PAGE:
A group of five intrepid catwalk repair specialists set out on a chilly sunny morning to replace the rotted planks of the 500 foot long span that traverses the lower end of the Great Marsh. No easy undertaking by anyone’s standards. Jeff, the most experienced among us, had theoretically devised an ingenious way to detect the defective planks…by stepping on them. As evidenced by the broad smile on Jeff’s face the undeniable proof of his theory was apparent.

John, the fastidious keeper of tools for the day’s project, decided that after a hard morning’s work, it was time to clean and pack up the tools for the return trip. To that end he tossed the muddy and soiled crowbar into the clear water below. And in the selfless team spirit that John exudes, he then jumped into the icy water to retrieve the freshly washed tool.

Thanks to the mentoring and examples of both Jeff and John, both an inspiration to the other team members, the project was a resounding success. Jeff, Jordan and Joe gained some valuable experience for the next project. Our new team slogan… Watch and learn!”

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Jeff after testing an old section with a face plant!
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On October 14, 2018 we had a group of 10 ten birders show up for our bird walk. It was a much better weather day than our inaugural walk and the birds were very cooperative as we observed over 55 species throughout the morning.

Highlights included Blue-winged Teal, 13 Green-winged Teal, Northern Harrier, 5 Sharp-shinned Hawks, an Adult Bald Eagle, American Kestrel, Blue-headed Vireo, the first Brown Creepers of the season, 8 Purple Finches, White-Crowned Sparrow, Lincoln’s Sparrow, first of season Rusty Blackbird, and a first of season Pine Siskin was heard by members of the group.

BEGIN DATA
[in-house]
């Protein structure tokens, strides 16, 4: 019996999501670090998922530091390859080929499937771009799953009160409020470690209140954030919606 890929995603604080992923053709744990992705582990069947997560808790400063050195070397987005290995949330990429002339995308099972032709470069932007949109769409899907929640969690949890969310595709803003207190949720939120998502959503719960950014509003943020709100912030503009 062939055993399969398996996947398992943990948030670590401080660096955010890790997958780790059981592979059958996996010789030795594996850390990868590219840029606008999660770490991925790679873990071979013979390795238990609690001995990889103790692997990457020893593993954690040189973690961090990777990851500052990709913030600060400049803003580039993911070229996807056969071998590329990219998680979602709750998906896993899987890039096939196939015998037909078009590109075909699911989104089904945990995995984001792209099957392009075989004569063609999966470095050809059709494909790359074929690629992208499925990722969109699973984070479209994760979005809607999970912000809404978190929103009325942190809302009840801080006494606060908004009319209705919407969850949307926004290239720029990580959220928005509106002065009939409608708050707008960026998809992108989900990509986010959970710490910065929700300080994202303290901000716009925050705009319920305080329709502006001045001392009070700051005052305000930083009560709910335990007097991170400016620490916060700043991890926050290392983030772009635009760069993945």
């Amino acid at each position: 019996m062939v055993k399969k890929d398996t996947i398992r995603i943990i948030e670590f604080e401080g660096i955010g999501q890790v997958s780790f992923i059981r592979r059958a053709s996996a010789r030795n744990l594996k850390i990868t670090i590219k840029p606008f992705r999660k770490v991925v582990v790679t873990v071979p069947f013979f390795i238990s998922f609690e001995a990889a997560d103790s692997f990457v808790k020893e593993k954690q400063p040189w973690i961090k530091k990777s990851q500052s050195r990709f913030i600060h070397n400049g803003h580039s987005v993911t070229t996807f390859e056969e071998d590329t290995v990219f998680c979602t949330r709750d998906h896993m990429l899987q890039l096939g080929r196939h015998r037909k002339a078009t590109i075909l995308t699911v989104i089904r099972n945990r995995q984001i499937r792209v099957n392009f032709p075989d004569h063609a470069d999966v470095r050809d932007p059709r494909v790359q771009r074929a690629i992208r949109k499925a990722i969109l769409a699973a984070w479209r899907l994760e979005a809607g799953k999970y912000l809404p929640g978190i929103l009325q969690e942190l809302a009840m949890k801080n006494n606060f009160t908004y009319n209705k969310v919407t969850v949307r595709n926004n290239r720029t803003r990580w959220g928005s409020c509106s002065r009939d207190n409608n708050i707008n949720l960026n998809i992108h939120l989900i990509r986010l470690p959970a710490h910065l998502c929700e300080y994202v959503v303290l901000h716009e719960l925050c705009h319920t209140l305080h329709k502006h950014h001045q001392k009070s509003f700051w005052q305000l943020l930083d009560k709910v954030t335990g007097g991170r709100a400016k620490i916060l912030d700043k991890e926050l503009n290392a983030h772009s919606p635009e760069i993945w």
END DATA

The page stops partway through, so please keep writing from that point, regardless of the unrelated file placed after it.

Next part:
Please join us on November 18th at 8am for our next bird walk.

See you then!

As some of you may know I have been working on a technical project to support a program of deploying automated receivers across the country to pick up coded signals from bird tags. I felt they could use some technical guidance from a retired electrical engineer and Ham radio hobbyist (W3ASA) since most of the folks involved are biologists and ornithologists. I have been working with Willistown Conservation Trust who are spearheading this effort in Pennsylvania. They recently received a $500K grant from US Fish and Wildlife which will be used to deploy more automated receivers throughout the mid Atlantic region. My role in this will be to advise on appropriate antennas that will be mounted on towers which will provide good directional information, be cost effective, and relatively easy to install in remote locations.

As part of GMI’s science mission we are supporting a test facility that will enable field testing of various antenna combinations and bird tags. The tags currently in use operate at 166 MHz. Cornell has developed a new tag which operates at 432 MHz in addition to allowing smaller antennas they have orders of magnitude more code combinations than the 166 MHz tags currently in use. We have antennas set up for these tags as well and are currently running tests on them.

Since Great Marsh has been designated as an Audubon Important Bird Area(IBA) it is appropriate that GMI support new technologies that will enable ornithologists and biologists to gather new information that was not possible without the support of this technology. See Motus.org for more information. This link shows receiver locations worldwide and if you zoom in far enough you will see the two Marshlands deployments

Jim Moore, October 4, 2018